When I typed "epidemic of" on a Google search bar, one of the first suggestion to appear was the word "loneliness". For research purposes only, I clicked on that suggestion and watched the search engine locate about 2,640,000 results for me, under 0.5 seconds. The first dozen results that appeared on my screen were fairly recent. They consisted of links directing me to articles published by The Atlantic, The Economist, The New York Times and The Washington Post published in the last couple of years.
Glancing at the mentioned texts, it seems to me that the technology of today; which is capable of connecting millions of electronic gadgets to each other, isn't quite able to provide us with a feeling of connection and companionship. The train of thoughts that started with me typing in "epidemic of" to a search bar went into hyperspeed as I was conducting my field study at a close friends house. He is an international student and lives alone, just like me.
During the interview, we went through a lot of the objects that were located in the house: the Google Home Mini, the smart plugs, the microwave, the sofa, the radiator knob, the steam cooker... Interestingly, all his favorite gizmos had the same set of features! They offered efficiency and productivity. They were totally replaceable if they broke. On the other hand, none of these items offered a connection on an emotional level. He only mentioned one or two objects that can unfold sentiments or memories.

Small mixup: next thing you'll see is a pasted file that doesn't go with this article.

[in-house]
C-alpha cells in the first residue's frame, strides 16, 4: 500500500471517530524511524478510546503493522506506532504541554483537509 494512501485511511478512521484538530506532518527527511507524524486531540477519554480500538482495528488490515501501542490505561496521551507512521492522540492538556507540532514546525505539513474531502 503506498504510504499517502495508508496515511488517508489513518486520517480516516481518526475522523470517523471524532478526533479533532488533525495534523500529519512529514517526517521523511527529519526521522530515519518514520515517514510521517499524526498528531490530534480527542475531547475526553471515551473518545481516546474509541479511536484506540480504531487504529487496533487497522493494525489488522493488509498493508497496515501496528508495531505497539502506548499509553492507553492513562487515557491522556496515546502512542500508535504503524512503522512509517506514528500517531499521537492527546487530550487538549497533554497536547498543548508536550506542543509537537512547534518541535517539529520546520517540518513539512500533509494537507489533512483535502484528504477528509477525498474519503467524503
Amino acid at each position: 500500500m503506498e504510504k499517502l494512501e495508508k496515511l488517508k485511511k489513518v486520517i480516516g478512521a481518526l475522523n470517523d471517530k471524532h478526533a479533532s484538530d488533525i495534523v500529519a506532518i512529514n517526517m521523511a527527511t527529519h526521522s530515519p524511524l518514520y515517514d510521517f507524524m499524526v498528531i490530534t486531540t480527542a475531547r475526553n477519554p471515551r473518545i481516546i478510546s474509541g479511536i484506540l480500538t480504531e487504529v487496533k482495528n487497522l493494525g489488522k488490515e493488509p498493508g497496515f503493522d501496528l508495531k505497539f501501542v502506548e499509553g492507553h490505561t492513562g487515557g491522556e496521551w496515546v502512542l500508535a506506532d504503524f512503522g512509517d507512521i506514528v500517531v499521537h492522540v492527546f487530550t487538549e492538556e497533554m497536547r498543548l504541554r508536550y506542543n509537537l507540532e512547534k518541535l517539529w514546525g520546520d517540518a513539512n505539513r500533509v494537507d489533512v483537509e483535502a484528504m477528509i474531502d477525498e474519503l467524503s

I was trying to find the reason why it was so hard for him to locate a personally valuable object in the house and then it hit me. As international students moving into a distant country, we can only bring our most necessary belongings with us. We only buy the most necessary gadgets, to keep the budget afloat. He couldn't name emotional objects because they weren't there in the first place. Candidates for the job are probably neatly packed in a cardboard box, sitting in an old storage room miles away. So, we don't have any objects that connect us to the house and we need to build our homes from scratch.
Coming back to the interview, our co-designed answer to this emotional need arising from our house full of dispassionate objects was cohabiting the space with another living creature; a dog, a cat, a tortoise or a plant. Combining all these ideas and reminding myself of the recommendation that my mother made about turning my house into a home, I decided to direct my attention to plants.
My intention was to investigate ways of enchanting our interactions with houseplants.
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